“Excusable Neglect” As A Grounds For Extending Time for Service of Process


When a plaintiff files a complaint within the statute of limitations but fails to have process issued and served within the required time parameters, an extension of time for service of process may be granted if a trial court finds excusable neglect.

In Edwards v. Herman, No. E2017-01206-COA-R9-CV (Tenn. Ct. App. May 16, 2018), plaintiff filed a personal injury case based on an automobile-motorcycle accident. The complaint was filed within the one-year statute of limitations on April 21, 2015, and process was issued, but the “original summons was never returned to the trial court and…there is no record of it having been served upon [defendant].” On May 26, 2016, an alias summons was issued, which was served on defendant on June 11, 2016. On July 21, 2016, the sheriff’s department sent a letter to the court clerk stating that they could not find the original summons. The “issuance and service of process undisputedly occurred after the one-year deadline contained in Tennessee Rule of Civil Procedure 3.”

Defendant filed a motion to dismiss due to insufficient service of process, and plaintiff responded by filing a motion for an extension of time to obtain service of process under Rule 6.02. Plaintiff’s counsel filed an affidavit stating that he contacted the court clerk in February 2016 and was told the summons “had not yet been returned as served or not served,” and that the clerk’s office would not issue an alias summons until the sheriff’s office returned either the summons or a letter saying it had been lost. Plaintiff’s counsel understood from this conversation that the clerk’s office would contact him when they heard from the sheriff’s office. In May 2016, when he still had not received word from the clerk, his staff again contacted the clerk’s office, at which time the alias summons was issued.

The trial court held a hearing and ultimately granted plaintiff’s motion for an extension of time to obtain service of process, finding that plaintiff’s counsel had “established excusable neglect.” The trial court also found that defendant was “equitably estopped from asserting the expiration of the one year statute of limitation for personal injury actions.” Defendant appealed, and while the use of Rule 6.02 was affirmed, most of the decision was vacated.

The Court of Appeals first looked at whether Rule 6.02 could properly be used to extend the time for issuing and serving process, and whether facts outside the record could be considered in such a determination. Defendant argued that “because service of process was not properly effectuated, the trial court never obtained personal jurisdiction over her and therefore did not have authority to grant [plaintiff’s] motion for an enlargement of time in which to effectuate service.” (internal citation omitted). Plaintiff, on the other hand, asserted that “he did not request an extension of the applicable statute of limitations because his complaint was timely filed within one year of the subject accident,” and that his motion only concerned the “twelve month window set forth in Rule 3…to allow for service of process to be obtained.”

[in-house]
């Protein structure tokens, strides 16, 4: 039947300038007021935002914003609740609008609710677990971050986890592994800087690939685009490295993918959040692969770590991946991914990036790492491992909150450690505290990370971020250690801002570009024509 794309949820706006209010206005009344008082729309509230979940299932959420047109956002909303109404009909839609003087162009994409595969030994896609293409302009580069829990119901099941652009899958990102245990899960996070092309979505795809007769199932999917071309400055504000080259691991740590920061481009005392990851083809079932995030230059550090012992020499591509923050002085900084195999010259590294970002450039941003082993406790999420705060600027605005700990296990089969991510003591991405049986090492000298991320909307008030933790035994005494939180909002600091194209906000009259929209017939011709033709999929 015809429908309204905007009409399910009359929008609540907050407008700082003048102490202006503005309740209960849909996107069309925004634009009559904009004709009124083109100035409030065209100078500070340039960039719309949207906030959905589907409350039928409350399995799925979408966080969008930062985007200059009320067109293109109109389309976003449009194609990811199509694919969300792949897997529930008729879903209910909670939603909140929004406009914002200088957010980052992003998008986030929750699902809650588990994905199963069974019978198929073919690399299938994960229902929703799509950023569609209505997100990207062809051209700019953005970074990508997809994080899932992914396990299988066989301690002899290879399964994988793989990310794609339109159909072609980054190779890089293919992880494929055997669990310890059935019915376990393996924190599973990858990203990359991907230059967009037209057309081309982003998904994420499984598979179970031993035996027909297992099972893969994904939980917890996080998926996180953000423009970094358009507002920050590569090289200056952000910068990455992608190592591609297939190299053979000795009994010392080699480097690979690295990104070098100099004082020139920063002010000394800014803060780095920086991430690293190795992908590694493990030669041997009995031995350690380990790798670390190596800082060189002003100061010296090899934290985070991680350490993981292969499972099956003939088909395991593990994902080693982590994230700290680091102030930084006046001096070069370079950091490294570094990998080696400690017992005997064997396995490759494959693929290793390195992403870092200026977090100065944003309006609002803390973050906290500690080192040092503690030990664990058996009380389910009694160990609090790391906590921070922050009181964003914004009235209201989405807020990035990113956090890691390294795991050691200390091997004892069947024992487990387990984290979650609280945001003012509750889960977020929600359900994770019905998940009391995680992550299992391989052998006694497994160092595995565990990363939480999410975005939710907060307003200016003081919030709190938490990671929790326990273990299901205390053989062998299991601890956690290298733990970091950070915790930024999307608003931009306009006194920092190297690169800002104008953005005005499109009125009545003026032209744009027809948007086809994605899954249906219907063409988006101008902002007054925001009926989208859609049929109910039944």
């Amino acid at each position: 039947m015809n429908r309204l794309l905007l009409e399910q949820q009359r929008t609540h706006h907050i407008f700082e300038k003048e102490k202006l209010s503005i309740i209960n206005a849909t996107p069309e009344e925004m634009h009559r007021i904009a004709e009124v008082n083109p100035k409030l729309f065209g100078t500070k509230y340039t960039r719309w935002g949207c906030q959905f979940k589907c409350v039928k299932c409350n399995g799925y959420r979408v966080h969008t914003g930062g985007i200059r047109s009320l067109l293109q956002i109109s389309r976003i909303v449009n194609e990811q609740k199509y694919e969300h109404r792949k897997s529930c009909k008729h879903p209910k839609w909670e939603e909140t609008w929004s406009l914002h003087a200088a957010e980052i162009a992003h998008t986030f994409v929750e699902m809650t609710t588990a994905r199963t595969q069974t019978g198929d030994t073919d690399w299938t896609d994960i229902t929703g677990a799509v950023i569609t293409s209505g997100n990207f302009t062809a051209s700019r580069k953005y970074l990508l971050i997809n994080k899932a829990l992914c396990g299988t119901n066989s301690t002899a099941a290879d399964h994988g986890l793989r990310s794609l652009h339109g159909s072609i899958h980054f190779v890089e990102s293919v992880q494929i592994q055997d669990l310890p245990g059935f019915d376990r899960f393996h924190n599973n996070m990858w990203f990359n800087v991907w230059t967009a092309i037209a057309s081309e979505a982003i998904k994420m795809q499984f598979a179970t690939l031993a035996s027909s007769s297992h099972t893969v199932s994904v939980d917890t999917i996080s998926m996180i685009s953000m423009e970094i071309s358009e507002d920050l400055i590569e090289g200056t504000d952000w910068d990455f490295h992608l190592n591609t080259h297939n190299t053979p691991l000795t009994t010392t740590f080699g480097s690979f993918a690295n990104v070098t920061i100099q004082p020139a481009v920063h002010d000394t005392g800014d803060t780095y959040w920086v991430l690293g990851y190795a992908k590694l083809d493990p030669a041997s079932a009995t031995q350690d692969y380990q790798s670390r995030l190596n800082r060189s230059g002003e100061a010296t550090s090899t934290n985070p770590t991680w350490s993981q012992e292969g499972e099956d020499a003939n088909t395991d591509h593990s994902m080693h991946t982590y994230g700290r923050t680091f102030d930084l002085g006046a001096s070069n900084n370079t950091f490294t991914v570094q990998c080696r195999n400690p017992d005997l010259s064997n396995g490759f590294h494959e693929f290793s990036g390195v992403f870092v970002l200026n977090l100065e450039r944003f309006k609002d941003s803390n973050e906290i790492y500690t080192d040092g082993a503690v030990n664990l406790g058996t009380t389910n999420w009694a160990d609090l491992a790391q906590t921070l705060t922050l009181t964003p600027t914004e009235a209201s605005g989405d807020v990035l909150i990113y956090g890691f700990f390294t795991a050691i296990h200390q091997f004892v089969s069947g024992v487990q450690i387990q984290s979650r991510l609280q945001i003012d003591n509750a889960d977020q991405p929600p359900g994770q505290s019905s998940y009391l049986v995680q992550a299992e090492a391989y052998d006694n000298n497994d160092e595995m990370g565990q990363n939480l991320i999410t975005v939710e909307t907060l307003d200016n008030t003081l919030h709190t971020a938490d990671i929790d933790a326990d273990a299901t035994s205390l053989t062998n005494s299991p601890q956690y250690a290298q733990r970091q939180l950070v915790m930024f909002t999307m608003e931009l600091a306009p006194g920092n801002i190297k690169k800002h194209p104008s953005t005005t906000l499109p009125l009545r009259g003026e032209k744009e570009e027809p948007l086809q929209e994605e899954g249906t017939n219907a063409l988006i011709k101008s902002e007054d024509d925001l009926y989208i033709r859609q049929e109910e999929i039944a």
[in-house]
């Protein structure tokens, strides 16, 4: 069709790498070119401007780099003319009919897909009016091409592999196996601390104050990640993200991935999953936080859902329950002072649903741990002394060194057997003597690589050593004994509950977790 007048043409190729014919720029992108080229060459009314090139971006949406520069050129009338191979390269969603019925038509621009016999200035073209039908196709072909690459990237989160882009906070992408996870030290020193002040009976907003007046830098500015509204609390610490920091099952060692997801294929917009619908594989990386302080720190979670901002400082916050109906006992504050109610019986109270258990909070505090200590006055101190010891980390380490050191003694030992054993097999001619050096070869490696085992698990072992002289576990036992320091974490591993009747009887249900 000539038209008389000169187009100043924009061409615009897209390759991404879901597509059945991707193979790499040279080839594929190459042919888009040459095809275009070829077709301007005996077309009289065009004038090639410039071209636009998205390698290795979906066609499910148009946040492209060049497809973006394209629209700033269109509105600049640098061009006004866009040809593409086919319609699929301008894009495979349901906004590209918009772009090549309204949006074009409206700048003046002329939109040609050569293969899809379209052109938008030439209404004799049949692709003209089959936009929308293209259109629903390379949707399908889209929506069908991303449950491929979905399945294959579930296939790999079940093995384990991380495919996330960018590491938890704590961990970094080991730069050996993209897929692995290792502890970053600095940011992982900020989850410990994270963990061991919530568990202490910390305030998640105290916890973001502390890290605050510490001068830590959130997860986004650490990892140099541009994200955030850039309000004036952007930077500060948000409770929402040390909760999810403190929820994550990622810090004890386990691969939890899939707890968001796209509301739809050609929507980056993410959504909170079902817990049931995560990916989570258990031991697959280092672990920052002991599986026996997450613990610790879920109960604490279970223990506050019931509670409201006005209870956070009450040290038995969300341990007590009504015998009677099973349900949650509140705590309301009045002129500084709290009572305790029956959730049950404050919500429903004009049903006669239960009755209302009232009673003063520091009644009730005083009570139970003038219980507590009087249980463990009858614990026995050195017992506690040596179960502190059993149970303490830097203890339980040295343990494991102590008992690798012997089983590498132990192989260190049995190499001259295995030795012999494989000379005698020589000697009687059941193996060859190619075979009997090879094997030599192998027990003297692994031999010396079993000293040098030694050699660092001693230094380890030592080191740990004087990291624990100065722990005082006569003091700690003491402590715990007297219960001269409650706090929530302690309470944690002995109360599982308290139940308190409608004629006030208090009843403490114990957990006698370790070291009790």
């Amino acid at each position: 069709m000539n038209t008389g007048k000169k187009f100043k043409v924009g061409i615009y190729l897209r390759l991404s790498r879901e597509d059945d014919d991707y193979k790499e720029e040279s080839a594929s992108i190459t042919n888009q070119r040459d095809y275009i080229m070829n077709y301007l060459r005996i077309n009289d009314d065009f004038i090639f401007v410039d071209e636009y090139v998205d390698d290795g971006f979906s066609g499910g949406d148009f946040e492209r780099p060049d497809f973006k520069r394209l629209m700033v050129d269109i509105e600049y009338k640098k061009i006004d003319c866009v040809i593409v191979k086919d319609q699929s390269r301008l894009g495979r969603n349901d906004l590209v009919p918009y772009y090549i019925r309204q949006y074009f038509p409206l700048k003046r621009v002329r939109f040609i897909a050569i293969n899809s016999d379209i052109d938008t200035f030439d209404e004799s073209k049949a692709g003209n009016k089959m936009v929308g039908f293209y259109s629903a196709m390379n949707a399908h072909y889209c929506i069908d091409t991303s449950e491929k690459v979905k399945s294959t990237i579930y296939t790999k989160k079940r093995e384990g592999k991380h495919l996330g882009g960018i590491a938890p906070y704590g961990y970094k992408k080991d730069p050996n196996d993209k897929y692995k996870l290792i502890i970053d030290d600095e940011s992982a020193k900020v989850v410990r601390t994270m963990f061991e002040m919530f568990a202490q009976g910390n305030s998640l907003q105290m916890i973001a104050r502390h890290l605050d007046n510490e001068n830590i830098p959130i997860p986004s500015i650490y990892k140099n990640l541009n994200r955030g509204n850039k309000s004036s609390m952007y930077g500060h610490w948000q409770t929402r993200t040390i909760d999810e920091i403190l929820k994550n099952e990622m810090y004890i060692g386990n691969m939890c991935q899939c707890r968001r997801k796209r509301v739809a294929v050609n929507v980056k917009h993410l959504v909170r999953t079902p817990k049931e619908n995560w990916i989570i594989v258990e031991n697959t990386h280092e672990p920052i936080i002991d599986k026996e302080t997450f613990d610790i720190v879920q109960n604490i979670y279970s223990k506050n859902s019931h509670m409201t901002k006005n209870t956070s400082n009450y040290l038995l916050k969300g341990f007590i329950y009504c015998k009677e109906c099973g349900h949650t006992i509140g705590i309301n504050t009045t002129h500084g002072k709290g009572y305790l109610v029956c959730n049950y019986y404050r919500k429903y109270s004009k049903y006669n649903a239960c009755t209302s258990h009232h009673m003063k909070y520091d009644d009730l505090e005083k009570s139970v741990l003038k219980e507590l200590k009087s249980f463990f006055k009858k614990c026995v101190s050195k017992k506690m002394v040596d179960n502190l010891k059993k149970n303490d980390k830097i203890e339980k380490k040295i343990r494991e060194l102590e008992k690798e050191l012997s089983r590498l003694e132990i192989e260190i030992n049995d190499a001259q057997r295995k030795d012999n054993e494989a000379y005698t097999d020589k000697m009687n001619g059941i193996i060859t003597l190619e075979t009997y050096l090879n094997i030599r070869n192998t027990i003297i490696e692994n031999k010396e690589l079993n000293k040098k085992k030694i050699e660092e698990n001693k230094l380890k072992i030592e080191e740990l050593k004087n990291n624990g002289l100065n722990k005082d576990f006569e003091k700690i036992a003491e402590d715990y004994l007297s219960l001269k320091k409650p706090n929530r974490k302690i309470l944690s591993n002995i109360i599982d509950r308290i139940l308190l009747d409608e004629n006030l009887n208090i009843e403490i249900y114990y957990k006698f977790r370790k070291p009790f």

The Court of Appeals agreed with plaintiff, finding that it had “previously indicated that the deadline for reissuance and service of process contained in Tennessee Rule of Civil Procedure 3 can be extended, pursuant to Rule 6.02, in those instances when the complaint has been filed within the applicable statute of limitations but service of process was not timely effectuated due to excusable neglect.” Further, the Court affirmed that a trial court deciding whether to enlarge time under Rule 6.02 due to excusable neglect may consider “facts outside the four corners of the complaint.”

Next, the Court of Appeals considered whether the trial court was right to find excusable neglect in this situation. The Court noted that “[f]inding whether neglect is excusable is an equitable determination taking account of all relevant circumstances surrounding the party’s omission.” (internal citation and quotation omitted). The Court listed four factors to be considered, which it had cited in a previous case:

(1) the danger of prejudice to the party opposing the late filing, (2) the length of the delay and its potential impact on proceedings, (3) the reason why the filing was late and whether that reason or reasons were within the filer’s reasonable control, and (4) the filer’s good or bad faith.

(internal citation omitted).

In the present matter, the trial court found that defendant and her insurance company would not be prejudiced by an extension of time, especially because plaintiff’s counsel had corresponded with the insurance company at the time the complaint was filed and it was therefore aware of the litigation. The trial court, however, “made no findings with regard to the other circumstances and factors.” The Court of Appeals held that “[b]ecause the trial court failed to make the requisite findings regarding the relevant circumstances and failed to weigh those circumstances both with and against each other,” the finding of excusable neglect was vacated and remanded for further proceedings.

The Court of Appeals also vacated the trial court’s holding that defendant was estopped from asserting a statute of limitations defense, as plaintiff and defendant had no agreement to waive service of process or otherwise waive the statute of limitations.

This case is an important read for any attorney seeking to extend the time to issue and serve process under Rule 6.02. It contains a good summary of the standard for extending the time for service of process, the meaning of excusable neglect, and the factors that should be considered by a trial court considering such a motion.

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